The ultimate dream for distributed energy resources (DER) is “transactive energy” and a completely decentralized energy marketplace that allows transactions between all residential and commercial customers on the distribution system.
Transactive energy is now done in wholesale power markets, but the transactions are enabled by system operators’ automated mechanisms for supply-demand balancing. Those kinds of technologies, regulations and clear price signals are not yet available at the retail level. But new software platforms could soon allow customer-to-customer transactions by automating supply-demand balancing based on real-time DER market value.
“Transactive energy should derive optimum value from customer-owned or utility-owned assets,” Avista Utilities Electrical Engineering Fellow and Technology Strategist Curtis Kirkeby told Utility Dive. “But value is not cost per kWh, it is the relative costs of keeping electricity flowing. On the distribution system, value is complex because of the magnitude of customers and assets.”
New pilots are using technology-enabled auctions to develop price signals and resolve some of the complexities of DER value. A pioneering new Green Mountain Power program will use third-party developed software to show what premium customers are willing to pay for renewables generated electricity. The bigger question, which power system stakeholders are now working on, is what the value of peer-to-peer transactions can be in balancing system needs and meeting policy goals.
Transactive energy would allow customers to market energy they generate to other customers on the distribution system. But that could compromise the utility’s management of the distribution system. GMP’s undertaking goes further than previous pilots in testing if transactions can take place without threatening utility control.
Significant early pilots by the Pacific Northwest National Laboratory (PNNL) in the 1990s advanced understanding of transactive energy’s value. It is a combination of power consumers’ preferences and choices and “how much an individual or entity who consumes power is willing to pay for energy when there is too much demand and not enough supply,” early PNNL work concluded.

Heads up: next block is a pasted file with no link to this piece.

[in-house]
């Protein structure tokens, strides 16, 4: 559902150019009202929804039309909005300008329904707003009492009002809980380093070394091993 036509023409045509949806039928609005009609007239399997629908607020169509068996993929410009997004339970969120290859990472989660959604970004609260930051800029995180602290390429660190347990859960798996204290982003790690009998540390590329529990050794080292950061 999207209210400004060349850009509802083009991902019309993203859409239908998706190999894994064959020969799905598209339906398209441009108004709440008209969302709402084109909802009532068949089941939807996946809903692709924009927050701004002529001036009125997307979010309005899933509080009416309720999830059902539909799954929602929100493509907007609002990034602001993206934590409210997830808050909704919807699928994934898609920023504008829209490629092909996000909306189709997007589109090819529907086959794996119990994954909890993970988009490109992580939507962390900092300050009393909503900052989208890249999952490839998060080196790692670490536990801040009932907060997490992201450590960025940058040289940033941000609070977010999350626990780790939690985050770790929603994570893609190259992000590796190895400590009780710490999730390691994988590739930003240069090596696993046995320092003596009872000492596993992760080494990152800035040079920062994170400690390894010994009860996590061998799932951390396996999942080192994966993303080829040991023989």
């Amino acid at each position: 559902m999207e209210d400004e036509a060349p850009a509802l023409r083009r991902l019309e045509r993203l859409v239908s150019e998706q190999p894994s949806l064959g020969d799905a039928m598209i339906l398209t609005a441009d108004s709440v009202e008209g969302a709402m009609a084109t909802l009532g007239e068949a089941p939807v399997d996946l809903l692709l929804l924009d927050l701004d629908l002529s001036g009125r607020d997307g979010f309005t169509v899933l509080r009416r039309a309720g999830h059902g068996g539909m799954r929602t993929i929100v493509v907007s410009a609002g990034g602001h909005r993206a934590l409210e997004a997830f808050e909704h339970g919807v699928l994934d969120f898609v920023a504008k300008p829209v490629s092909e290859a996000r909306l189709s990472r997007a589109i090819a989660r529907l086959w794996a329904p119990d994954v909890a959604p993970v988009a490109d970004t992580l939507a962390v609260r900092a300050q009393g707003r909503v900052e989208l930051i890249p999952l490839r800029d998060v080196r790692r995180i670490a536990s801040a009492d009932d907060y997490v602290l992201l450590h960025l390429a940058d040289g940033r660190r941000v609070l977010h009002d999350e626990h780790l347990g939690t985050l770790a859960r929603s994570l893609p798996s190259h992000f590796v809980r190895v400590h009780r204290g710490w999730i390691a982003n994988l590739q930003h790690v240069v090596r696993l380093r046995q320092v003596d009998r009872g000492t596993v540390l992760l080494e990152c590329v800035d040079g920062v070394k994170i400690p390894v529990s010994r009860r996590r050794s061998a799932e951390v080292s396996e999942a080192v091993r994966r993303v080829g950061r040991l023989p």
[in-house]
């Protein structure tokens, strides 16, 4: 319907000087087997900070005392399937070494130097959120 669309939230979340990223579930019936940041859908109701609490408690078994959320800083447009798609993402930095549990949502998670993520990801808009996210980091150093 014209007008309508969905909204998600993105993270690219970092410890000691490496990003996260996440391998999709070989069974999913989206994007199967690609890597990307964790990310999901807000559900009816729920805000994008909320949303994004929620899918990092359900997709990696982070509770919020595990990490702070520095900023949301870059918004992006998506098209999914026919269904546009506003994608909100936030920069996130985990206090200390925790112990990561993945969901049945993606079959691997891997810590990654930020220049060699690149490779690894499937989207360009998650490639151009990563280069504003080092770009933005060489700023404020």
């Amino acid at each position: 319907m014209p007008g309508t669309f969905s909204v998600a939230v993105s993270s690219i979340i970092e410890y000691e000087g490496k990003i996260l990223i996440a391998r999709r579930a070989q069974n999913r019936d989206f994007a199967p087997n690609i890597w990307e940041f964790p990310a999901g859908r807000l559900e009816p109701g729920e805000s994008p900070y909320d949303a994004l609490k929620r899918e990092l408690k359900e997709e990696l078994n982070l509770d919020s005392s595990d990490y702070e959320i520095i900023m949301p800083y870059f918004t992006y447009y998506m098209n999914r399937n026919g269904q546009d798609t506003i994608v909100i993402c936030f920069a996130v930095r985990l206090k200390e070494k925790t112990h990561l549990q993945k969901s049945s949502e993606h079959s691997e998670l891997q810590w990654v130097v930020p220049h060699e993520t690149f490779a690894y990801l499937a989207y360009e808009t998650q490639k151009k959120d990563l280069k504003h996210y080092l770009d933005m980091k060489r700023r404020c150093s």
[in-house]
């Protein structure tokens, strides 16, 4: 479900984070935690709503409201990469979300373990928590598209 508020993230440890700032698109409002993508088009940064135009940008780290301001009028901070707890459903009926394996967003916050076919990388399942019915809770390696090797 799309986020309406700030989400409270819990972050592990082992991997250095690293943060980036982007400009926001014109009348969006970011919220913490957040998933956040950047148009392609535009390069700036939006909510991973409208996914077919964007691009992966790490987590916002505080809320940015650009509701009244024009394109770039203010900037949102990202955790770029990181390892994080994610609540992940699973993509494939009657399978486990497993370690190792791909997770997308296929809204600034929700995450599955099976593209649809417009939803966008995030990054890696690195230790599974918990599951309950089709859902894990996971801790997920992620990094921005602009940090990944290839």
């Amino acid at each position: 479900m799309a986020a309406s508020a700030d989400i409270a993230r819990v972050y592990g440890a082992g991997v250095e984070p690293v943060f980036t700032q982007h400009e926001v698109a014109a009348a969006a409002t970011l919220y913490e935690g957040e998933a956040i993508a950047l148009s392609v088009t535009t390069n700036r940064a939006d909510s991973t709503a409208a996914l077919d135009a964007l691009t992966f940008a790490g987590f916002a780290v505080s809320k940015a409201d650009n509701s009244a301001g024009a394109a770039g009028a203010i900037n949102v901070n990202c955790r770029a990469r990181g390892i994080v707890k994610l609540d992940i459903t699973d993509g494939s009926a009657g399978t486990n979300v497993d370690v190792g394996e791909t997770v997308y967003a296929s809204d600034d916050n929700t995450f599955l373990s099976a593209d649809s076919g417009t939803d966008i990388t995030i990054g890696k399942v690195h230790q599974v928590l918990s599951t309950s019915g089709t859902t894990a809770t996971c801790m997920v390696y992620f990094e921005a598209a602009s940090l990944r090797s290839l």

Today’s drivers toward transactive energy are the “economic, technological and customer preference opportunities” available from DER, according to the 2018 Gridwise Architecture Council (GWAC) Roadmap. Limited DER deployment has been possible with “ad hoc arrangements” for utility management of them, but rising penetrations require “a more robust response to maintaining and enhancing safety, reliability, and resilience of distribution energy systems.”
DER can provide those values but it “will likely involve a real time price signal to monetize the operational needs of the system,” Ron Melton, group leader of distributed systems at PNNL told Utility Dive.
It will also necessitate smart devices and an automated transaction platform to engage “the human preferences programed into the devices and the real time signals,” Melton said. “We don’t envision consumers glued to dashboards watching price signals to decide when to use clothes dryers or charge electric vehicles.”
PNNL’s 2006-07 Olympic Peninsula Demonstration Project was probably the first significant test of transactive energy. Communications-enabled DER with pre-programed devices allowed system operators “to manage system peak load and distribution constraints,” according to a 2019 Smart Electric Power Alliance (SEPA) whitepaper.
PNNL’s 2009 to 2015 $178 million Pacific Northwest Demonstration Project expanded the validation to five states, the Bonneville Power Administration, and 11 utilities. It used a transactive energy management system and 55 intelligent technologies, including smart meters, innovative batteries and voltage controls.
But it called for better automation capabilities, now available in smart technologies, to get more benefits from smart meter data, improve smart interconnections, and grow DER markets.
Simulations from 2015 to 2018 by multiple research agencies found transactive energy can reduce voltage violations, lower customer bills, improve power flows, and reduce line losses, according to a National Institute of Standards and Technology (NIST) report.
Today, microgrid pilots are becoming the preferred transactive energy study sites, researchers and analysts agreed.